Updates to Dividend Aristocrats and Dividend Kings Lists

Some good additions reward companies with long histories of dividend increases

Dividend increas­es are amaz­ing­ly pow­er­ful in their impact on the com­pound­ing of div­i­dend “pay­checks,” espe­cial­ly for peo­ple with a long term focus on build­ing wealth. Increases com­pound over time, but also ensure pro­tec­tion of the div­i­dend “pay­check” from infla­tion.

A New Dividend King

There are cur­rent­ly only 19 div­i­dend kings, com­pa­nies with 50+ con­sec­u­tive years of div­i­dend increas­es.

California Water Services ($CWT) was added to the list recent­ly.

One of my favorite div­i­dend newslet­ters, Sure Dividend, has an analy­sis of all 19 div­i­dend kings as well as a spread­sheet to down­load the list of div­i­dend kings.

Two New Dividend Aristocrats

Dividend aris­to­crats have “only” 25+ years of con­sec­u­tive div­i­dend increas­es. There are now 51 div­i­dend aris­to­crats, with two new addi­tions:

  1. General Dynamics ($GD)
  2. Federal Reality Investment Trust ($FRT)

A Dividend Aristocrat Cuts its Dividend

One com­pa­ny, HCP ($HCP), has reduced its div­i­dend and been removed from the list.

I like to point this out because noth­ing, even div­i­dend aris­to­crat div­i­dend rais­es, is ever risk free. The impor­tant thing when devel­op­ing and rein­forc­ing an invest­ing habit though is not just how well you do, but how well you can make sense of what hap­pens. When a div­i­dend is cut, espe­cial­ly from a div­i­dend aris­to­crat, it makes sense — results haven’t been sus­tain­able. This in com­par­i­son to a stock price fluc­tu­a­tion that seems dis­so­ci­at­ed from the company’s per­for­mance.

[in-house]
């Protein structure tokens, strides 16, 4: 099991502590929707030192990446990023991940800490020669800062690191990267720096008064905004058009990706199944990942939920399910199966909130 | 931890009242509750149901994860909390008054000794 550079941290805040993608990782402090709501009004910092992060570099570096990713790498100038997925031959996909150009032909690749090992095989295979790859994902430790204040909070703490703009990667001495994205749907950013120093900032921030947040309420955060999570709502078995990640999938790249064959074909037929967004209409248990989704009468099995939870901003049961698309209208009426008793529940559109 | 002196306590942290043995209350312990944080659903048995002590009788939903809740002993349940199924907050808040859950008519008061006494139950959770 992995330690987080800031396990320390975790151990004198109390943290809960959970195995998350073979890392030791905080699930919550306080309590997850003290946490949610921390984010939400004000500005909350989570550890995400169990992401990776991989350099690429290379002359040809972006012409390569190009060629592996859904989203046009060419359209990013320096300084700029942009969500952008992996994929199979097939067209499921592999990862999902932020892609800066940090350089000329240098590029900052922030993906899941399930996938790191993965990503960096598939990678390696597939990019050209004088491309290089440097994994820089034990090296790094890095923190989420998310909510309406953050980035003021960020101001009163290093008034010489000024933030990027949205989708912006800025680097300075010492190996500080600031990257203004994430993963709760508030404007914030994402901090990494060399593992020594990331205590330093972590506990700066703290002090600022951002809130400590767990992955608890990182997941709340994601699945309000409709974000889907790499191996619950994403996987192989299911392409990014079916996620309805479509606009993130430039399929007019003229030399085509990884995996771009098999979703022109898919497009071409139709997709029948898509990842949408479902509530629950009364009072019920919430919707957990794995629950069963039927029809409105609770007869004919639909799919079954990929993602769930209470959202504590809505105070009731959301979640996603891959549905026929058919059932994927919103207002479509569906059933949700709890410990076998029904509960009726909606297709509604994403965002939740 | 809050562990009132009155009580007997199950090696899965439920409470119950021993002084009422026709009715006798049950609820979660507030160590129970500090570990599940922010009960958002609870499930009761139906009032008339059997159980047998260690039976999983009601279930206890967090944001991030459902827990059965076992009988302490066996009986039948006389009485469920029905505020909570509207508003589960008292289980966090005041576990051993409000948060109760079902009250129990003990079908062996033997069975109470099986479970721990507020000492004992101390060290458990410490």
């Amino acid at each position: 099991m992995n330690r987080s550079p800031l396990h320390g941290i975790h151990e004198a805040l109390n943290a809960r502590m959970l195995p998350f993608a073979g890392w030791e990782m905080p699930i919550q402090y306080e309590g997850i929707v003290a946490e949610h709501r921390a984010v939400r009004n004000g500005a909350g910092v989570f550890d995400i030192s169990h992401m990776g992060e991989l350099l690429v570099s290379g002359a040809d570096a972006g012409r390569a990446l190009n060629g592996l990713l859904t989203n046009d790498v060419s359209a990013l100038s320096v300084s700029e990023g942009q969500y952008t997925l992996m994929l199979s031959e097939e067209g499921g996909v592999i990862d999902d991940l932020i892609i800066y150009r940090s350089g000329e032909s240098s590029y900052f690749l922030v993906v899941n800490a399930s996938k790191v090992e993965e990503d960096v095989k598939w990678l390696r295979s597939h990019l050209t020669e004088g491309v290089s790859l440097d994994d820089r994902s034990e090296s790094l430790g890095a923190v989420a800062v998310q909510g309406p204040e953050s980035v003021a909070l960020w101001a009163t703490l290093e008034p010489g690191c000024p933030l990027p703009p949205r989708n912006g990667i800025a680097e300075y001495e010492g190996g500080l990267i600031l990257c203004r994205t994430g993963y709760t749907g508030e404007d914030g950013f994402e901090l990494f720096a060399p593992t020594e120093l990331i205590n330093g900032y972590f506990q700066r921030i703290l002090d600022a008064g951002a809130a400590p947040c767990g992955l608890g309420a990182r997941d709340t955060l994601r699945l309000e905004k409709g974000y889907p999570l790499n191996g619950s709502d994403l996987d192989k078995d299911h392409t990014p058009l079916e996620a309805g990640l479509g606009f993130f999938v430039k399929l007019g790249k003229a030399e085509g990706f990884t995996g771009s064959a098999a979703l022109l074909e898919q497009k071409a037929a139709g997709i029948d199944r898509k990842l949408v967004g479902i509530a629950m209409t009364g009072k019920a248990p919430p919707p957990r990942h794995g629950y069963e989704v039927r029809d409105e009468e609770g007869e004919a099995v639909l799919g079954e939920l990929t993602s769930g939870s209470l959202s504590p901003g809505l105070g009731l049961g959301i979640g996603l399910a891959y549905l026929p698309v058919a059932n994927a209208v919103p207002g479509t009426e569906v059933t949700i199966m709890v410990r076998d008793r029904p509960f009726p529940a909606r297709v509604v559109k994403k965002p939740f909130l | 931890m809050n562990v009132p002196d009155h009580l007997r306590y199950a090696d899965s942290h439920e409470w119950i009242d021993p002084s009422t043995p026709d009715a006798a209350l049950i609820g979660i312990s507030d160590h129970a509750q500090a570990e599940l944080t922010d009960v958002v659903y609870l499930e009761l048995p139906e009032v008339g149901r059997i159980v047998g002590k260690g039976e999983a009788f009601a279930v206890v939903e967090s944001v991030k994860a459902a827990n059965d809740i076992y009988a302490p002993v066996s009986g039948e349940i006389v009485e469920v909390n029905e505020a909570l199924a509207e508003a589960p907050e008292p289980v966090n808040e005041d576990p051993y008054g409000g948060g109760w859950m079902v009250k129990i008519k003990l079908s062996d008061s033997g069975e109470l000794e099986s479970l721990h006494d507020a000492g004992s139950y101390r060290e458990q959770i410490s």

Have you ever heard a com­pa­ny that posts good results, but the stock price goes down? Doesn’t seem to make sense, right? But it might — maybe the stock was trad­ing on “expec­ta­tions” and these results were good, but didn’t meet expec­ta­tions, and so it falls… this is the sort of stuff indi­vid­ual investors can’t real­ly keep up with, and on the sur­face is con­fus­ing and demo­ti­vat­ing. That’s why track­ing the long term per­for­mance of div­i­dend increas­es makes a good mea­sure — it’s not sus­cep­ti­ble to the “mys­tery of” expec­ta­tions-dri­ven volatil­i­ty.

You can down­load the full list of div­i­dend aris­to­crats and some basic (but use­ful) analy­sis from Sure Dividend.

If you want to learn my unique met­rics for track­ing div­i­dend rais­es and long term invest­ing suc­cess, sub­scribe to my free email course where you will learn about four key met­rics for track­ing div­i­dend port­fo­lios, how to get start­ed with as lit­tle as $10, and receive a spread­sheet tem­plate for track­ing your own port­fo­lio once you do:


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